Court Of Appeal Summaries (August 29 – September 2, 2016)

Hello everyone.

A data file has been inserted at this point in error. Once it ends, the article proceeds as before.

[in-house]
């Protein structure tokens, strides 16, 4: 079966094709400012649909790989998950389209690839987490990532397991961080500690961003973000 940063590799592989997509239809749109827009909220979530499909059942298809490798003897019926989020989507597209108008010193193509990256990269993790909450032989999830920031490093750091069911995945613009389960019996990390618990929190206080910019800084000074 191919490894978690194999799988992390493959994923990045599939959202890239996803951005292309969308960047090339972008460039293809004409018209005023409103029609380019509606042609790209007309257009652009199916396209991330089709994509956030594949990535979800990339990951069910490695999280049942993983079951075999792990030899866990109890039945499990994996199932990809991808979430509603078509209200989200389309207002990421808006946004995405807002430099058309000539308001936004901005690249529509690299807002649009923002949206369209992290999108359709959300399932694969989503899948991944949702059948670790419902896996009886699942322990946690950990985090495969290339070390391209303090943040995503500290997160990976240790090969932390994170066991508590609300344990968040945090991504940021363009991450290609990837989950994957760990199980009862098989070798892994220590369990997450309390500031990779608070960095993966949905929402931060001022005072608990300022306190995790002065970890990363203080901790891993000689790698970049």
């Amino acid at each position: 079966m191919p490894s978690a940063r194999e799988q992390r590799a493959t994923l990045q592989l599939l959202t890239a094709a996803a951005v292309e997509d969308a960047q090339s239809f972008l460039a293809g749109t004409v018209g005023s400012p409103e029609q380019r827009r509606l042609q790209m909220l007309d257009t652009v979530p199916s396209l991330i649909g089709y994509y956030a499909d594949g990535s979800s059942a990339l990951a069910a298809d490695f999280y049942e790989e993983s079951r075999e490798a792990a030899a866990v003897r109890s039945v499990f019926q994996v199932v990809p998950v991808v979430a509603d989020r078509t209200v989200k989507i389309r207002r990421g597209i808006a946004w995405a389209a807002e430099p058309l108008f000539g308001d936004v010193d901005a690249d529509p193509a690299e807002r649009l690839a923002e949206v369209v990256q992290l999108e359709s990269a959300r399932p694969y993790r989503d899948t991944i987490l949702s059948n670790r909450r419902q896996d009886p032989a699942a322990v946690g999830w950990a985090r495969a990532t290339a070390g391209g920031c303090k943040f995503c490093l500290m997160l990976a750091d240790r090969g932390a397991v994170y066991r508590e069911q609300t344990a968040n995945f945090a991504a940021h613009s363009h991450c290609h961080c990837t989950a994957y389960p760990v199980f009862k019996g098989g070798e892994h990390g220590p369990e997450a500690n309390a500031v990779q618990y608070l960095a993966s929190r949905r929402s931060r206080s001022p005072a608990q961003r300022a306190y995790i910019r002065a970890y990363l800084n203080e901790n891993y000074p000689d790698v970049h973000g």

While there were only four substantive civil decisions released by the Court of Appeal this week, three of them were fairly lengthy and of some interest. Victoria University v GE Canada is an appeal from a rent arbitration decision that examines the application of issue estoppel in the context of interpreting the meaning of a lease on how to determine fair market value rent. The court held that while the rent resets every 20 or 30 years on the 100 year lease at issue and a rent arbitration may be required every so often to set the rent if the parties cannot agree, that does not give the parties the right to relitigate the interpretation of the lease and the principles to be applied in setting the rent. The parties are bound by the prior interpretation of the lease made in the earlier arbitration. The Central Auto Parts v Barclay decision was a successful appeal by the Thunder Bay police service from a seven figure judgment made against it for negligent investigation. The court held that the trial judge ought to have relied on expert evidence on the appropriate standard of care for the conduct of a police investigation and was not in a position to determine the standard on her own. The Carleton Condominium case will be of interest to condo lawyers, particularly those who represent condo boards. In that case, the court set aside an application judge's order that had overturned the actions of a condo board that were alleged to have been oppressive within the meaning of section 135 of the Condominium Act, 1998. The court applied the "business judgment rule" and held that as long as a board acts honestly and in good faith and exercises the care, diligence and skill that a reasonably prudent person would exercise in comparable circumstances, deference should be given to its decisions, which should be reviewed on a reasonableness standard. The court found that the condo board's actions in dealing with one of the unit owners in this case were reasonable. Finally, there was a short endorsement in an unfair competition case dismissing an appeal by an employer whose claim against a departed employee for breach of a non-competition covenant had been dismissed by way of summary judgment.